Some new music feels as though it’s been kept in a time capsule: Maybe you hear something on the radio. Maybe you stumble onto an artist while sifting through an iTunes or Amazon web store or the like. Regardless of how it came to you, here you are, listening to a song or an album that transports you to a different time in your life and has you thinking of other music that moved you … and it’s glorious. Or sometimes, what seems new actually has been in a time capsule, and time came to crack it open and make it available to a new generation of listeners. “Golden State of Mind”, the fourth studio release from L.A. Reggae-Dub rockers OPM, is the latter.
This album, you see, first hit the radio waves clear back in 2008.
It seems “Golden State of Mind” never saw a release outside of the U.S., so other than enthusiasts in the band’s back-catalog—or those who’ve likewise discovered it online or through mp3/mp4 music providers over these past several years—it’s quite likely that this material is completely unknown to European audiences. Fed further by having recently branched out into an independent label, MNO Records, this led OPM to set and perform a string of tour dates across the UK beginning early May 2013 and concluding June 22nd in Germany. The only aesthetic change made to the album, other than some possible re-mastering, is the inclusion of “Everything’s the Same in L.A.”, a catchy-but-none-too-original, hip-hop-infused pop number with sights almost-certainly set on radio abroad.
I admit that I completed my first listen to the disc before I was aware of the backstory, and learning of it afterward left me more than a bit disappointed.
The lyrical content is a mish-mish of Jamaican Dance and Ska’s universal themes: party time, skepticism and social commentary, unity through music, and recreational narcotic experimentation to break down personal boundaries. Very much standard fare, though the musicianship vocally and instrumentally is excellent, tight and precise with as much confidence and swagger—laid-back or otherwise—as one might expect from a reggae group.
Couple that with the addition of guest musicians on most tracks (Johnny Richter of Kottonmouth Kings and former-OPM-rapper-returned Bryan ‘Big B’ Mahoney among the roster), and my ears felt for a way to describe the distinctive stylings that they encountered. Like the songs’ subject matter, I was reminded not so much of specific groups or styles as I was amalgamations of these. “Feel The Vibration”, the initial track, felt like The Urge and Beck had had a public pow-wow. Sugar Ray met Maroon 5 on “Family and Friends”. Track eight, “Dub Op”, evoked moments of Sublime, Cypress Hill, and Stevie Wonder. “Watching the Detectives” was seemingly called forth from a long-lost collaboration between Bob Marley and Elvis Costello.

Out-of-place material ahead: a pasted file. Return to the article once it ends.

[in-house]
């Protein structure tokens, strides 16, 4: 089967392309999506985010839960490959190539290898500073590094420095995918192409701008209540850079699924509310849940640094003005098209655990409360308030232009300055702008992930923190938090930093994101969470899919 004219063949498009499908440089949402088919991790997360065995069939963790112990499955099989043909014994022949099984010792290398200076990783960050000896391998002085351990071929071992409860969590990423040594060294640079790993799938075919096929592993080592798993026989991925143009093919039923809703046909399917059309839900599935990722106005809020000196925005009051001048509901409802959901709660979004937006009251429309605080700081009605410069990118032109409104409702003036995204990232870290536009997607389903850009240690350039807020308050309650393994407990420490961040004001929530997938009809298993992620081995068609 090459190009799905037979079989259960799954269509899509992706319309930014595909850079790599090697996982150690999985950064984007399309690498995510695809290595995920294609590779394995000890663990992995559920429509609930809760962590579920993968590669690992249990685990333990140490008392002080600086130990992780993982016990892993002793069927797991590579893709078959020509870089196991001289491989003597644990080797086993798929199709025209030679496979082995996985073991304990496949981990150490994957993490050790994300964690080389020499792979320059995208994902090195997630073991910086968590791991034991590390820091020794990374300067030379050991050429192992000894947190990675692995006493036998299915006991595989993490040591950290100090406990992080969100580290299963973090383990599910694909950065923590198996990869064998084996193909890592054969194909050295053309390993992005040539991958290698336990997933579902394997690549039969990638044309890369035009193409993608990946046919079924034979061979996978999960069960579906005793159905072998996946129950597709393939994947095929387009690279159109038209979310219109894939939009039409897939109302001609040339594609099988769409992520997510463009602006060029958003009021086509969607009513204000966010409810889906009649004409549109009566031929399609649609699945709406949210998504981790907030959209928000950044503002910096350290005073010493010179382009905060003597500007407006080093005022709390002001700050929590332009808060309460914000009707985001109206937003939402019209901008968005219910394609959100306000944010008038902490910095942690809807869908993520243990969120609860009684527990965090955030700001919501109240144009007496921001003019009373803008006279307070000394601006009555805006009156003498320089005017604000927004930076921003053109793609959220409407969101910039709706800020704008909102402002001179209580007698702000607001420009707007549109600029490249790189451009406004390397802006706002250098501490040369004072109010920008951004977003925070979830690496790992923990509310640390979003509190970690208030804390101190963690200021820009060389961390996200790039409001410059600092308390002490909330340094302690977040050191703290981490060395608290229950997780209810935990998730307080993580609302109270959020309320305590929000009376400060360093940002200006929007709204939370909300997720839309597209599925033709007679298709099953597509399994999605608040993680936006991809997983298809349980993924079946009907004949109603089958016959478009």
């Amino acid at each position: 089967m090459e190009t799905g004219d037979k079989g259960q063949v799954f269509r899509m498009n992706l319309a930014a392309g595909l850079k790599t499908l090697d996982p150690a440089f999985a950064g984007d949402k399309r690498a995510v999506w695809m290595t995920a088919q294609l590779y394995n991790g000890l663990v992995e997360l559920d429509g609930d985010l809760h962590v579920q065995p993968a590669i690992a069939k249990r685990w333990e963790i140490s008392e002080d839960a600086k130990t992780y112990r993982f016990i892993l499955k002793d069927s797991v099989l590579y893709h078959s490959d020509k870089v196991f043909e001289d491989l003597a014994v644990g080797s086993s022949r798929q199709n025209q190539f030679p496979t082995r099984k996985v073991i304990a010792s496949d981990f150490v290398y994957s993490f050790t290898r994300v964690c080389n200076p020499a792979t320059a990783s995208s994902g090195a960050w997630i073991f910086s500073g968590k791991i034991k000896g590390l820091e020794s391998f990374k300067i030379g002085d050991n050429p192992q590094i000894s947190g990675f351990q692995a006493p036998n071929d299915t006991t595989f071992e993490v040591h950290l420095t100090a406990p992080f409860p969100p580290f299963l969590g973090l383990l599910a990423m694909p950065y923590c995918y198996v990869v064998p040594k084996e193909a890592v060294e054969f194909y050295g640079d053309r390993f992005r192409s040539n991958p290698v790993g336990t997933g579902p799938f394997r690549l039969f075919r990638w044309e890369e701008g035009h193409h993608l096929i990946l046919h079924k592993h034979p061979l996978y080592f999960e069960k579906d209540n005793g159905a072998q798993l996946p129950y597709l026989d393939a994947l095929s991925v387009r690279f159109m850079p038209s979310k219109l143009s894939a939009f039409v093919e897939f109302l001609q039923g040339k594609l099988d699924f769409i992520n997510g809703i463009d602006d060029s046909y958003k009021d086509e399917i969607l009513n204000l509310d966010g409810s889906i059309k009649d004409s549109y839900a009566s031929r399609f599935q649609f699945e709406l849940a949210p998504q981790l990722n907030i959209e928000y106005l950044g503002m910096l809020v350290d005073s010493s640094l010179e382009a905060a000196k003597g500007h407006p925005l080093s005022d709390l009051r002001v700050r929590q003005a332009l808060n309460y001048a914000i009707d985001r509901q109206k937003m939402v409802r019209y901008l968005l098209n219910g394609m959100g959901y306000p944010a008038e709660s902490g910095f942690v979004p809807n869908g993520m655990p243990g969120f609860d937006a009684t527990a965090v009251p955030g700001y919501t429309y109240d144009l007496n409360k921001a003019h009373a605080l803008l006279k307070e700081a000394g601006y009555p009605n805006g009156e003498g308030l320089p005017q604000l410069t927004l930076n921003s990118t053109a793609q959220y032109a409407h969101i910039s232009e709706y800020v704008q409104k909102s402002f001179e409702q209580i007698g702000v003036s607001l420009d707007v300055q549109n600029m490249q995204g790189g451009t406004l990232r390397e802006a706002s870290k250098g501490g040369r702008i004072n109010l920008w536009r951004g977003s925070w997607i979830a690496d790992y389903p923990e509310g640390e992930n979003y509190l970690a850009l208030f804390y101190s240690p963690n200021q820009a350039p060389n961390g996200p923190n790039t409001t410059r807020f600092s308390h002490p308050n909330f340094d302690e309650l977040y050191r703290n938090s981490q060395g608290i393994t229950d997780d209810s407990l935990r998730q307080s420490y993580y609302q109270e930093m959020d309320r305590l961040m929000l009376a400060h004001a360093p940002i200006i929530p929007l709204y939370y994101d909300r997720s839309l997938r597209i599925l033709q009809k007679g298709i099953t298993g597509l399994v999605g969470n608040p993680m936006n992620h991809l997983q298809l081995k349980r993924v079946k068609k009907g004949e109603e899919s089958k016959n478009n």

It didn’t stop there. Several songs, most of them clustered toward the back end of the album, are up-tempo thrash-punk romps reminiscent of Rancid, early Green Day, Iggy Pop, and even some of the beefier Rolling Stones jaunts. While it was definitely sonically experimental, out there compared to most of what I’d heard from OPM, I wasn’t a fan of this, as it was too jarring toward the effort’s vibes and continuity otherwise. The punk material felt half-hearted despite a sincere go at it. Who knows? Maybe there was a need within the band back in ’08 to create a back-door alternative in case the then-fading reggae-rock mainstream crumbled around them. I digress….
There’s excitement, variety, and motion inherent in the music present on “Golden State of Mind”. Experiencing it, I just wanted to move, and it worked without my awareness of it. My head bobbed a few times. Feet tapped and fingers snapped. It’s good for what it was. Still, that seems mostly in vain as I reminded myself that, while new to my ears, it wasn’t new—just new again for the sake of a band’s second chance at exposure.
Call me a prima donna, but is there a statute of limitations on this? Maybe there should be.
The moniker given to OPM’s European tour, on the last toes of its last leg at the time of this writing, is Lucky 13, so named for the celebration of thirteen years since the band’s inception. With five years having passed since any new material was written—save the aforementioned “Everything’s the Same in L.A.”—and numerous line-up changes since the release of “Golden State of Mind”, I can’t help wondering if perhaps the tour should have been called Convenient 13. Spinal Tap, all but scattered to the metal wind at the denouement of their eponymous film, reformed not because of merit or having something more to say. They got big in Japan.
They may’ve done better to have fresher offerings than those aged for half a decade, but all the same, maybe the pseudo-re-issue of “Golden State of Mind” and the tour turn-out in Europe will do more for OPM than it did for David St. Hubbins, Derek Smalls, and Nigel Tufnel….